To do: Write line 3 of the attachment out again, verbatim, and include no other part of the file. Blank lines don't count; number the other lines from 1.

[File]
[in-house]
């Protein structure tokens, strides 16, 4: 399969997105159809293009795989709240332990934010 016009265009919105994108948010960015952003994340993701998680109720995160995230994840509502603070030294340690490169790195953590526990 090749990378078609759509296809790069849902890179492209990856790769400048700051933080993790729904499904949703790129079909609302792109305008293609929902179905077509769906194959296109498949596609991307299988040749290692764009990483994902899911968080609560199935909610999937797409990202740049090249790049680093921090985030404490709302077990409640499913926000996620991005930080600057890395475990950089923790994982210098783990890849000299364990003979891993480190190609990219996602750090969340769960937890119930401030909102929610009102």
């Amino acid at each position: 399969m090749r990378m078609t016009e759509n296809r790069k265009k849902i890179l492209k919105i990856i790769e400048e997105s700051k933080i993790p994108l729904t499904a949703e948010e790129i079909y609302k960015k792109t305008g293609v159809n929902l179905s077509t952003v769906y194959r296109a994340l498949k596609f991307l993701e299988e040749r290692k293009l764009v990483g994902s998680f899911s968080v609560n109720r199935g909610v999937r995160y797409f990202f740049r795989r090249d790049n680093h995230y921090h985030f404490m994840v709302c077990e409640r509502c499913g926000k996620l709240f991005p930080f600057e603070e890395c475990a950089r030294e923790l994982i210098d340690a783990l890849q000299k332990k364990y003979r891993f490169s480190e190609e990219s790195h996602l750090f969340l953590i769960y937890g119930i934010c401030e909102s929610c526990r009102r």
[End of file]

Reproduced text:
């Amino acid at each position: 399969m090749r990378m078609t016009e759509n296809r790069k265009k849902i890179l492209k919105i990856i790769e400048e997105s700051k933080i993790p994108l729904t499904a949703e948010e790129i079909y609302k960015k792109t305008g293609v159809n929902l179905s077509t952003v769906y194959r296109a994340l498949k596609f991307l993701e299988e040749r290692k293009l764009v990483g994902s998680f899911s968080v609560n109720r199935g909610v999937r995160y797409f990202f740049r795989r090249d790049n680093h995230y921090h985030f404490m994840v709302c077990e409640r509502c499913g926000k996620l709240f991005p930080f600057e603070e890395c475990a950089r030294e923790l994982i210098d340690a783990l890849q000299k332990k364990y003979r891993f490169s480190e190609e990219s790195h996602l750090f969340l953590i769960y937890g119930i934010c401030e909102s929610c526990r009102r």